September 18, 2013

A better title than "The Selfish Gene?"

From Janet Maslin's review of Richard Dawkins' new autobiography:
With the benefit of hindsight, and with a dearth of other compelling material, he wonders if “The Immortal Gene,” a title suggested to him by a London publisher, might have been better than the one he used. “I can’t now remember why I didn’t follow his advice,” he writes. “I think I should have done.”

I always felt that "The Dynastic Gene" would have best communicated the book's fundamental concept, since your genes spread by helping promulgate copies of themselves in one's relatives.

23 comments:

anony-mouse said...

Dynastic Gene?

Not a good idea. Too many Americans (and Brits?) would have images of 2 tall thin glamorously-dressed women with shoulder pads having a catfight.

Thursday said...

Yeah, have agree with the above. The Dynastic Gene is not a good title, and doesn't exactly roll off the tongue.

Besides the central conceit of the book is personifying genes and using that to help people understand how an amoral agent would go about increasing copies of itself if that were its goal. It was also had a nicely polemical edge aimed at people who thought humans were naturally selfless.

Eric Falkenstein said...

His 'selfish gene' label is especially deficient given 'altruism' is sometimes 'selfish' in a long-run sense, viz, short-term selfishness is often counterproductive in social interactions.

Thursday said...

The actual problem with Dawkins' book is his use of personification in a science book. That always risks misunderstanding. Look at all the mystical, onward and upward evolutionary philosophy inspired by some of Darwin's more figurative passages.

Anonymous said...

His 'selfish gene' label is especially deficient given 'altruism' is sometimes 'selfish' in a long-run sense, viz, short-term selfishness is often counterproductive in social interactions.

That's why he called it "selfish". That's one of his main points in the book: that altruism is selfish from the gene point of view.

McGillicuddy said...

As you say, The Dynastic Gene would have been a much more accurate title, but I imagine that it wouldn’t have sold as well. The title he chose, is the book store equivalent of click-bait.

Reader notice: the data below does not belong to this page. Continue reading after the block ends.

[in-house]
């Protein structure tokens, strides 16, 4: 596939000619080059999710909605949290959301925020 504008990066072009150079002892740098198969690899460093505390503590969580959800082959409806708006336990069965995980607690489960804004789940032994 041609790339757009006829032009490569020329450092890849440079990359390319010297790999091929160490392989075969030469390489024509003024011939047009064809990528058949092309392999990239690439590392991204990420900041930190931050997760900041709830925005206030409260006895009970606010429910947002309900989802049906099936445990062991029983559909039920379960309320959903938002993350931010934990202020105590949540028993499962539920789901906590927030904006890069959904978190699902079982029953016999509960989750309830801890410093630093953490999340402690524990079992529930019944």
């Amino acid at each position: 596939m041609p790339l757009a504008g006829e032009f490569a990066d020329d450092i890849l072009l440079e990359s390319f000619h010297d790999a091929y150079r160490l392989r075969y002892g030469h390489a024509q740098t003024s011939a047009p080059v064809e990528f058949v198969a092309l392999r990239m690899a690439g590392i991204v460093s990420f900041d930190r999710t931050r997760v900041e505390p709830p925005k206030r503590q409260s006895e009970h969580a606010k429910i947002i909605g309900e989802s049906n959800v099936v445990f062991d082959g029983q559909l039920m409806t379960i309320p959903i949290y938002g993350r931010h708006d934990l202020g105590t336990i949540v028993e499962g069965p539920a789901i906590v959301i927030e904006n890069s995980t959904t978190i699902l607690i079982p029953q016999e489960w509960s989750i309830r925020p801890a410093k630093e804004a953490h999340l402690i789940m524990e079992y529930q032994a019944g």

Mark Caplan said...

The problem with "The Immortal Gene" is that genes aren't immortal, as every dodo will attest.

Anonymous said...

The problem with "The Immortal Gene" is that genes aren't immortal, as every dodo will attest.

He's trying to convey the idea that organisms are merely vehicles for the genes which persist.

Anonymous said...

Single-minded gene.

Anonymous said...

The book is mostly a polemic against Group Selection, esp as an evolutionary source of altruism and sociality. Not in the scientific community but in popular opinion.

"Genes are Immortal" is not what he wants you to believe.
"Genes are Dynastic" is what he wants you not to believe.
"Genes are Selfish" is what he definitely meant.

It's been some time, but his closing(?) chapter about memes argued now that another form/stage of evolution is happening, namely the cultural evolution, one should be aware that individuals are but a vehicle in an idea's (a meme's) struggle for persistence. Carrying a meme does not make an individual happier or even evolutionarily fit. Ubiquity and longevity of the ideas of religion and god being such a harmful but persistent idea. He might have said it explicitly or I might have extrapolated his words; it's been so many years since I've read it.

Anonymous said...

Or, an even better title would be the "Bush Gene".